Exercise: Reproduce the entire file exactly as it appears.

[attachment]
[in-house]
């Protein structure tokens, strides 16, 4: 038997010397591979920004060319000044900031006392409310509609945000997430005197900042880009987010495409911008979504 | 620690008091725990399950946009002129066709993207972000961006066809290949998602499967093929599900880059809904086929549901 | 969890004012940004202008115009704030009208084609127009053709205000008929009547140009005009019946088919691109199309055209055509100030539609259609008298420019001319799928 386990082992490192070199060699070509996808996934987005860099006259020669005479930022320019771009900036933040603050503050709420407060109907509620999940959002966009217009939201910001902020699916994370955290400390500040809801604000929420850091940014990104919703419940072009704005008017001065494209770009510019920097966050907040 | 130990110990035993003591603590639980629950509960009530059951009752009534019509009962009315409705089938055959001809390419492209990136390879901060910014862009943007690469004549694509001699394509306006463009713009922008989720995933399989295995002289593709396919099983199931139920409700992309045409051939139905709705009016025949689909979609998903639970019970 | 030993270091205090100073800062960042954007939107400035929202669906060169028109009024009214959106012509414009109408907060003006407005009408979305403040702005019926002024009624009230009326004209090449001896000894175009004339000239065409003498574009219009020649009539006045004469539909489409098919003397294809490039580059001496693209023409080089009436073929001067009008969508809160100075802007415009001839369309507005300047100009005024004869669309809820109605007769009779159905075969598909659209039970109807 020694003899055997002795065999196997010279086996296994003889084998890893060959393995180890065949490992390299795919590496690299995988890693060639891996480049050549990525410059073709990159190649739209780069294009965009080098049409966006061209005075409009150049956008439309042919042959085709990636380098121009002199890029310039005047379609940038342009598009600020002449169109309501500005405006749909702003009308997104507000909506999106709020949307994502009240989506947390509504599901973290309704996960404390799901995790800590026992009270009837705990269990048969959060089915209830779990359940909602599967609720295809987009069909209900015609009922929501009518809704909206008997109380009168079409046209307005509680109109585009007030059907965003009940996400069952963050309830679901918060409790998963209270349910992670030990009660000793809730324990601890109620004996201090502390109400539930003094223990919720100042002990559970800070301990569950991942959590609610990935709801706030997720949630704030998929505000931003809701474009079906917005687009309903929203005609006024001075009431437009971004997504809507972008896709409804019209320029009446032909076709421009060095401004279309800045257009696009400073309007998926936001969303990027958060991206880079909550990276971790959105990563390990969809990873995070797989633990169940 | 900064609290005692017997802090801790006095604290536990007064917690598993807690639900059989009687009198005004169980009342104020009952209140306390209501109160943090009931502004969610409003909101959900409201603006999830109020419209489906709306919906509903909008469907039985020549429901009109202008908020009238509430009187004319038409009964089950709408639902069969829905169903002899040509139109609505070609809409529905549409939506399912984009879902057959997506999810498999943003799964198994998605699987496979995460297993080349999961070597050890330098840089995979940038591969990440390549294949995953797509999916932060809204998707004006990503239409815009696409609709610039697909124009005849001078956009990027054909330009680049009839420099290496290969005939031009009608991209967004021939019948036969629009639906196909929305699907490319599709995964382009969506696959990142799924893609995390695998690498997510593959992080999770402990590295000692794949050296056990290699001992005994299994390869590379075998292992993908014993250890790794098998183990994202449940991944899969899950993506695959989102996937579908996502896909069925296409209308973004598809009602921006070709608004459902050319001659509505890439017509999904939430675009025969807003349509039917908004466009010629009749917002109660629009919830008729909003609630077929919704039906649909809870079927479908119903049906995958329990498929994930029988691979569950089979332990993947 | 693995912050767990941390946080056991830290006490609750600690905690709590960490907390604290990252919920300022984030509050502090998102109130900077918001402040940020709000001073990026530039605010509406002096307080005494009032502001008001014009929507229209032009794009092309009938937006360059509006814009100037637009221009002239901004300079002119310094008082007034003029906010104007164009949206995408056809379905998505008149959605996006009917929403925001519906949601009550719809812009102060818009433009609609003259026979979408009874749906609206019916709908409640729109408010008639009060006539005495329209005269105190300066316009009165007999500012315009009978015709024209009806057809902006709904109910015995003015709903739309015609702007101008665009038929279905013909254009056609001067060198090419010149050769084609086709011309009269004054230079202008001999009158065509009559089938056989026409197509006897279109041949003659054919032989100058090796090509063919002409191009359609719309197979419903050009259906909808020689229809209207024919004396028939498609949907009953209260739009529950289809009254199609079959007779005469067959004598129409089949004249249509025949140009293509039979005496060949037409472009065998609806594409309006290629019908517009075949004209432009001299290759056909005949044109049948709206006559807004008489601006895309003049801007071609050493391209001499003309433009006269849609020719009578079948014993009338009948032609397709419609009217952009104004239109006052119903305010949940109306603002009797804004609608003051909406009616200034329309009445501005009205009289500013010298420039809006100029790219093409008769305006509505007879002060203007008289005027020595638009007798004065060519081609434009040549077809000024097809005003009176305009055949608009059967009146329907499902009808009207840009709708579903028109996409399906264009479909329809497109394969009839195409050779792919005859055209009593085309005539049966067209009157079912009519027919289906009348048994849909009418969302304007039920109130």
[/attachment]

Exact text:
[in-house]
């Protein structure tokens, strides 16, 4: 038997010397591979920004060319000044900031006392409310509609945000997430005197900042880009987010495409911008979504 | 620690008091725990399950946009002129066709993207972000961006066809290949998602499967093929599900880059809904086929549901 | 969890004012940004202008115009704030009208084609127009053709205000008929009547140009005009019946088919691109199309055209055509100030539609259609008298420019001319799928 386990082992490192070199060699070509996808996934987005860099006259020669005479930022320019771009900036933040603050503050709420407060109907509620999940959002966009217009939201910001902020699916994370955290400390500040809801604000929420850091940014990104919703419940072009704005008017001065494209770009510019920097966050907040 | 130990110990035993003591603590639980629950509960009530059951009752009534019509009962009315409705089938055959001809390419492209990136390879901060910014862009943007690469004549694509001699394509306006463009713009922008989720995933399989295995002289593709396919099983199931139920409700992309045409051939139905709705009016025949689909979609998903639970019970 | 030993270091205090100073800062960042954007939107400035929202669906060169028109009024009214959106012509414009109408907060003006407005009408979305403040702005019926002024009624009230009326004209090449001896000894175009004339000239065409003498574009219009020649009539006045004469539909489409098919003397294809490039580059001496693209023409080089009436073929001067009008969508809160100075802007415009001839369309507005300047100009005024004869669309809820109605007769009779159905075969598909659209039970109807 020694003899055997002795065999196997010279086996296994003889084998890893060959393995180890065949490992390299795919590496690299995988890693060639891996480049050549990525410059073709990159190649739209780069294009965009080098049409966006061209005075409009150049956008439309042919042959085709990636380098121009002199890029310039005047379609940038342009598009600020002449169109309501500005405006749909702003009308997104507000909506999106709020949307994502009240989506947390509504599901973290309704996960404390799901995790800590026992009270009837705990269990048969959060089915209830779990359940909602599967609720295809987009069909209900015609009922929501009518809704909206008997109380009168079409046209307005509680109109585009007030059907965003009940996400069952963050309830679901918060409790998963209270349910992670030990009660000793809730324990601890109620004996201090502390109400539930003094223990919720100042002990559970800070301990569950991942959590609610990935709801706030997720949630704030998929505000931003809701474009079906917005687009309903929203005609006024001075009431437009971004997504809507972008896709409804019209320029009446032909076709421009060095401004279309800045257009696009400073309007998926936001969303990027958060991206880079909550990276971790959105990563390990969809990873995070797989633990169940 | 900064609290005692017997802090801790006095604290536990007064917690598993807690639900059989009687009198005004169980009342104020009952209140306390209501109160943090009931502004969610409003909101959900409201603006999830109020419209489906709306919906509903909008469907039985020549429901009109202008908020009238509430009187004319038409009964089950709408639902069969829905169903002899040509139109609505070609809409529905549409939506399912984009879902057959997506999810498999943003799964198994998605699987496979995460297993080349999961070597050890330098840089995979940038591969990440390549294949995953797509999916932060809204998707004006990503239409815009696409609709610039697909124009005849001078956009990027054909330009680049009839420099290496290969005939031009009608991209967004021939019948036969629009639906196909929305699907490319599709995964382009969506696959990142799924893609995390695998690498997510593959992080999770402990590295000692794949050296056990290699001992005994299994390869590379075998292992993908014993250890790794098998183990994202449940991944899969899950993506695959989102996937579908996502896909069925296409209308973004598809009602921006070709608004459902050319001659509505890439017509999904939430675009025969807003349509039917908004466009010629009749917002109660629009919830008729909003609630077929919704039906649909809870079927479908119903049906995958329990498929994930029988691979569950089979332990993947 | 693995912050767990941390946080056991830290006490609750600690905690709590960490907390604290990252919920300022984030509050502090998102109130900077918001402040940020709000001073990026530039605010509406002096307080005494009032502001008001014009929507229209032009794009092309009938937006360059509006814009100037637009221009002239901004300079002119310094008082007034003029906010104007164009949206995408056809379905998505008149959605996006009917929403925001519906949601009550719809812009102060818009433009609609003259026979979408009874749906609206019916709908409640729109408010008639009060006539005495329209005269105190300066316009009165007999500012315009009978015709024209009806057809902006709904109910015995003015709903739309015609702007101008665009038929279905013909254009056609001067060198090419010149050769084609086709011309009269004054230079202008001999009158065509009559089938056989026409197509006897279109041949003659054919032989100058090796090509063919002409191009359609719309197979419903050009259906909808020689229809209207024919004396028939498609949907009953209260739009529950289809009254199609079959007779005469067959004598129409089949004249249509025949140009293509039979005496060949037409472009065998609806594409309006290629019908517009075949004209432009001299290759056909005949044109049948709206006559807004008489601006895309003049801007071609050493391209001499003309433009006269849609020719009578079948014993009338009948032609397709419609009217952009104004239109006052119903305010949940109306603002009797804004609608003051909406009616200034329309009445501005009205009289500013010298420039809006100029790219093409008769305006509505007879002060203007008289005027020595638009007798004065060519081609434009040549077809000024097809005003009176305009055949608009059967009146329907499902009808009207840009709708579903028109996409399906264009479909329809497109394969009839195409050779792919005859055209009593085309005539049966067209009157079912009519027919289906009348048994849909009418969302304007039920109130």